A Limitless Impact Story from Uganda
Have you ever turned your small idea into a local innovation? Here’s my innovation journey with the IFRC Limitless program to promote employment opportunities and environmental protection in my community during the pandemic.
Hi, My name is Fred Marule, I’m a volunteer from the Uganda Red Cross Society, and I joined the IFRC Youth Innovation Academy Limitless program.
Initially, my idea was to look into how the social-economic welfare of socially vulnerable groups (such as young and single mothers, people with disabilities, and orphans) could be enhanced through local innovations. Due to COVID-19, prolonged lockdowns, market restrictions, livelihoods, and small-scale enterprises have been disrupted.
In addition to joining the workshops of the innovation academy, I received 500 CHF to test and prototype my idea with the community. Together with my volunteer colleagues, we engaged the local council and religious leaders as our entry points into the community, and presented our idea: “Promoting employment opportunities through localized low-cost high impact innovations that foster environmental conservation.”
The community welcomed the idea, and we began prototyping. 75 socially vulnerable people, including single and young mothers, people with disabilities, and orphans, were trained in handicraft skills such as craft shoe making and basket weaving.
As for raw materials, we used some of the non-disposable manufactured products, like the used up and thrown away car and motorcycle tires for crafting shoes, used and thrown polythene bags and papers for basket weaving and mat making, and so on.
Therefore, my project has three important aspects;
- Employment opportunities for socially vulnerable people,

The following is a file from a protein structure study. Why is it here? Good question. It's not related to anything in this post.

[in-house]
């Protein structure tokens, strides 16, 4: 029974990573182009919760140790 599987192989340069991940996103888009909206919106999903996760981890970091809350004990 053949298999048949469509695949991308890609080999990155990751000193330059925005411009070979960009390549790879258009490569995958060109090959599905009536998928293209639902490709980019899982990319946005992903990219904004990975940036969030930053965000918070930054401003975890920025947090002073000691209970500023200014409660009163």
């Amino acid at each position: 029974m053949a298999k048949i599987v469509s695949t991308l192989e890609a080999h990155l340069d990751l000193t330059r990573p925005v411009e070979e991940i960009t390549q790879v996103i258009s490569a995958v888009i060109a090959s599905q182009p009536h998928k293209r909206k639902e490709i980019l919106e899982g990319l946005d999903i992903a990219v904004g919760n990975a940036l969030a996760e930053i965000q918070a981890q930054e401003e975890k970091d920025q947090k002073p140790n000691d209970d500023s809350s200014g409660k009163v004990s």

- Environmental protection through recycling and reuse, and
- Socioeconomic transformation
The initiative was a tremendous success, and the skills taught were taken seriously. And currently, these learned skills are being passed on to new members of the community.
Members have started generating some income from utilizing the local market where they sell their finished products. They decided to form a group where they could come and practice these skills, as well as teach the new members at least twice a week at specific hours. From here, a savings and internal lending scheme were started in addition to the handicraft work.
They are now looking forward to integrating more skills like soap or reusable sanitary pads making, and tailoring, among other income-generating activities. And so, as idea initiators, we hope that we are able to source funds and support these members and other people in the communities.
I appreciate the fact that young people in the Red Cross and Red Crescent Movement are given a platform to build and implement ideas that positively impact their own communities. Thank you IFRC and the Solferino Academy, indeed together we are limitless!
Photo Credit: Corrie Butler